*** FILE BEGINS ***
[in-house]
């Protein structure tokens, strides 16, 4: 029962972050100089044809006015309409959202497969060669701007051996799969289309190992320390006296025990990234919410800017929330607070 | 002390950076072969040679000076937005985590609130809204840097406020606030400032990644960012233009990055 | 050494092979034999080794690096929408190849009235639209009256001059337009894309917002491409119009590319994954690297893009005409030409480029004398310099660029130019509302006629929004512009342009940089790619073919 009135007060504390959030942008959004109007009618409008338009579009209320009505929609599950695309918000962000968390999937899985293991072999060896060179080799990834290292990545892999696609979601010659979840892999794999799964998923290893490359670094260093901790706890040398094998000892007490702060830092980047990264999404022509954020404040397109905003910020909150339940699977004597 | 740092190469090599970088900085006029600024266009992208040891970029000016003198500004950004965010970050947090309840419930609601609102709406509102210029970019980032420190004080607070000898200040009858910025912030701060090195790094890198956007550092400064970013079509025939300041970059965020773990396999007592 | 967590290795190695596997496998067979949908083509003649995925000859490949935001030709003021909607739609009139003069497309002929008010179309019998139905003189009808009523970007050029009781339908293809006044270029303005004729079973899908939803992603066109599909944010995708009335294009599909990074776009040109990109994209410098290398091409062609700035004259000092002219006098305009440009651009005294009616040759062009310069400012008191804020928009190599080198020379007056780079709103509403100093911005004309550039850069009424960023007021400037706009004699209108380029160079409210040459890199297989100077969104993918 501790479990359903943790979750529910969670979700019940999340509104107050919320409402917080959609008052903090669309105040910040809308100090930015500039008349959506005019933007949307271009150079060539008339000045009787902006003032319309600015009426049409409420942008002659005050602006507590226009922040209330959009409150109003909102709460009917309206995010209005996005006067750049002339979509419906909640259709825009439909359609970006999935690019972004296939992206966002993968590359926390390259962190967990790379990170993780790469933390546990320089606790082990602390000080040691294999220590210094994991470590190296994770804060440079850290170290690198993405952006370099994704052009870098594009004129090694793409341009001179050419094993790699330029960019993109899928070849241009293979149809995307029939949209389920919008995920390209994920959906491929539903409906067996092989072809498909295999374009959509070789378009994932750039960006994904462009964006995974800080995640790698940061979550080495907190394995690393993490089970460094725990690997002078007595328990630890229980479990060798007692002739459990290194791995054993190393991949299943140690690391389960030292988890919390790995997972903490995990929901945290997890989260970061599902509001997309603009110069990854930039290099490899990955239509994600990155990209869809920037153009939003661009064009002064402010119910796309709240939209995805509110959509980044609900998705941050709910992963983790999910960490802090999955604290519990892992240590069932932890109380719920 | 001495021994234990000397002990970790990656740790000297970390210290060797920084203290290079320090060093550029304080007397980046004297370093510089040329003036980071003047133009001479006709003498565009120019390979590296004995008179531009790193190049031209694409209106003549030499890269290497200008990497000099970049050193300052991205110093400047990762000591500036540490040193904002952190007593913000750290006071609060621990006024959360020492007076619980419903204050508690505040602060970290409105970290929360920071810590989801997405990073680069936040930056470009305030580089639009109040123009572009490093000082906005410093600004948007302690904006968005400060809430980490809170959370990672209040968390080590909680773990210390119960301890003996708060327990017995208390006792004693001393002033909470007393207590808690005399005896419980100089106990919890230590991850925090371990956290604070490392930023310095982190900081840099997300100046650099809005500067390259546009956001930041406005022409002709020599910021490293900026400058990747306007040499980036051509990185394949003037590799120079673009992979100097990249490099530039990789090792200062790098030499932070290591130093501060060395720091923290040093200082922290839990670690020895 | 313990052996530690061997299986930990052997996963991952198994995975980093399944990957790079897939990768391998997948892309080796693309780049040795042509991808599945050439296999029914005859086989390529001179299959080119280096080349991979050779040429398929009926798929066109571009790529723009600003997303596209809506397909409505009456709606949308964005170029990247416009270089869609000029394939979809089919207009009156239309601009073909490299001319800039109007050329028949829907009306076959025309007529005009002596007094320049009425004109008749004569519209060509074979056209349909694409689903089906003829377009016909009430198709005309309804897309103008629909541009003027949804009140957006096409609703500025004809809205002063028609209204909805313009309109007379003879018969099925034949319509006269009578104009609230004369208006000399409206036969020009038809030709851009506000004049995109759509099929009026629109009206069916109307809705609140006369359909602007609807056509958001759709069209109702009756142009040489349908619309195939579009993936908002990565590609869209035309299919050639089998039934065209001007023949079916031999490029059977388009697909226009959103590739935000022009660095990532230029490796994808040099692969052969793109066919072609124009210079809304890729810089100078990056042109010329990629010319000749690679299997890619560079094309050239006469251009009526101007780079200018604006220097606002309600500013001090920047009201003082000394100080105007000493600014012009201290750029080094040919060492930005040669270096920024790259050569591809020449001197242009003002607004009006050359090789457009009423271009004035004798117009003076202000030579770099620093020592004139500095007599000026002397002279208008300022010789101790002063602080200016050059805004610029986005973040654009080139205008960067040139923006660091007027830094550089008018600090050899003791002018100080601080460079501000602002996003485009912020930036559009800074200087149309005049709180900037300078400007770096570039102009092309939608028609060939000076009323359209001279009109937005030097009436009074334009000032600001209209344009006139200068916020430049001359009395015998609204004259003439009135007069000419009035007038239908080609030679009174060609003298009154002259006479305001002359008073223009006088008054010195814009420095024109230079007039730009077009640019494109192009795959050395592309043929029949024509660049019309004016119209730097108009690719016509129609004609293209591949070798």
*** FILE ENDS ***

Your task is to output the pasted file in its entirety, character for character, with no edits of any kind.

[in-house]
């Protein structure tokens, strides 16, 4: 029962972050100089044809006015309409959202497969060669701007051996799969289309190992320390006296025990990234919410800017929330607070 | 002390950076072969040679000076937005985590609130809204840097406020606030400032990644960012233009990055 | 050494092979034999080794690096929408190849009235639209009256001059337009894309917002491409119009590319994954690297893009005409030409480029004398310099660029130019509302006629929004512009342009940089790619073919 009135007060504390959030942008959004109007009618409008338009579009209320009505929609599950695309918000962000968390999937899985293991072999060896060179080799990834290292990545892999696609979601010659979840892999794999799964998923290893490359670094260093901790706890040398094998000892007490702060830092980047990264999404022509954020404040397109905003910020909150339940699977004597 | 740092190469090599970088900085006029600024266009992208040891970029000016003198500004950004965010970050947090309840419930609601609102709406509102210029970019980032420190004080607070000898200040009858910025912030701060090195790094890198956007550092400064970013079509025939300041970059965020773990396999007592 | 967590290795190695596997496998067979949908083509003649995925000859490949935001030709003021909607739609009139003069497309002929008010179309019998139905003189009808009523970007050029009781339908293809006044270029303005004729079973899908939803992603066109599909944010995708009335294009599909990074776009040109990109994209410098290398091409062609700035004259000092002219006098305009440009651009005294009616040759062009310069400012008191804020928009190599080198020379007056780079709103509403100093911005004309550039850069009424960023007021400037706009004699209108380029160079409210040459890199297989100077969104993918 501790479990359903943790979750529910969670979700019940999340509104107050919320409402917080959609008052903090669309105040910040809308100090930015500039008349959506005019933007949307271009150079060539008339000045009787902006003032319309600015009426049409409420942008002659005050602006507590226009922040209330959009409150109003909102709460009917309206995010209005996005006067750049002339979509419906909640259709825009439909359609970006999935690019972004296939992206966002993968590359926390390259962190967990790379990170993780790469933390546990320089606790082990602390000080040691294999220590210094994991470590190296994770804060440079850290170290690198993405952006370099994704052009870098594009004129090694793409341009001179050419094993790699330029960019993109899928070849241009293979149809995307029939949209389920919008995920390209994920959906491929539903409906067996092989072809498909295999374009959509070789378009994932750039960006994904462009964006995974800080995640790698940061979550080495907190394995690393993490089970460094725990690997002078007595328990630890229980479990060798007692002739459990290194791995054993190393991949299943140690690391389960030292988890919390790995997972903490995990929901945290997890989260970061599902509001997309603009110069990854930039290099490899990955239509994600990155990209869809920037153009939003661009064009002064402010119910796309709240939209995805509110959509980044609900998705941050709910992963983790999910960490802090999955604290519990892992240590069932932890109380719920 | 001495021994234990000397002990970790990656740790000297970390210290060797920084203290290079320090060093550029304080007397980046004297370093510089040329003036980071003047133009001479006709003498565009120019390979590296004995008179531009790193190049031209694409209106003549030499890269290497200008990497000099970049050193300052991205110093400047990762000591500036540490040193904002952190007593913000750290006071609060621990006024959360020492007076619980419903204050508690505040602060970290409105970290929360920071810590989801997405990073680069936040930056470009305030580089639009109040123009572009490093000082906005410093600004948007302690904006968005400060809430980490809170959370990672209040968390080590909680773990210390119960301890003996708060327990017995208390006792004693001393002033909470007393207590808690005399005896419980100089106990919890230590991850925090371990956290604070490392930023310095982190900081840099997300100046650099809005500067390259546009956001930041406005022409002709020599910021490293900026400058990747306007040499980036051509990185394949003037590799120079673009992979100097990249490099530039990789090792200062790098030499932070290591130093501060060395720091923290040093200082922290839990670690020895 | 313990052996530690061997299986930990052997996963991952198994995975980093399944990957790079897939990768391998997948892309080796693309780049040795042509991808599945050439296999029914005859086989390529001179299959080119280096080349991979050779040429398929009926798929066109571009790529723009600003997303596209809506397909409505009456709606949308964005170029990247416009270089869609000029394939979809089919207009009156239309601009073909490299001319800039109007050329028949829907009306076959025309007529005009002596007094320049009425004109008749004569519209060509074979056209349909694409689903089906003829377009016909009430198709005309309804897309103008629909541009003027949804009140957006096409609703500025004809809205002063028609209204909805313009309109007379003879018969099925034949319509006269009578104009609230004369208006000399409206036969020009038809030709851009506000004049995109759509099929009026629109009206069916109307809705609140006369359909602007609807056509958001759709069209109702009756142009040489349908619309195939579009993936908002990565590609869209035309299919050639089998039934065209001007023949079916031999490029059977388009697909226009959103590739935000022009660095990532230029490796994808040099692969052969793109066919072609124009210079809304890729810089100078990056042109010329990629010319000749690679299997890619560079094309050239006469251009009526101007780079200018604006220097606002309600500013001090920047009201003082000394100080105007000493600014012009201290750029080094040919060492930005040669270096920024790259050569591809020449001197242009003002607004009006050359090789457009009423271009004035004798117009003076202000030579770099620093020592004139500095007599000026002397002279208008300022010789101790002063602080200016050059805004610029986005973040654009080139205008960067040139923006660091007027830094550089008018600090050899003791002018100080601080460079501000602002996003485009912020930036559009800074200087149309005049709180900037300078400007770096570039102009092309939608028609060939000076009323359209001279009109937005030097009436009074334009000032600001209209344009006139200068916020430049001359009395015998609204004259003439009135007069000419009035007038239908080609030679009174060609003298009154002259006479305001002359008073223009006088008054010195814009420095024109230079007039730009077009640019494109192009795959050395592309043929029949024509660049019309004016119209730097108009690719016509129609004609293209591949070798």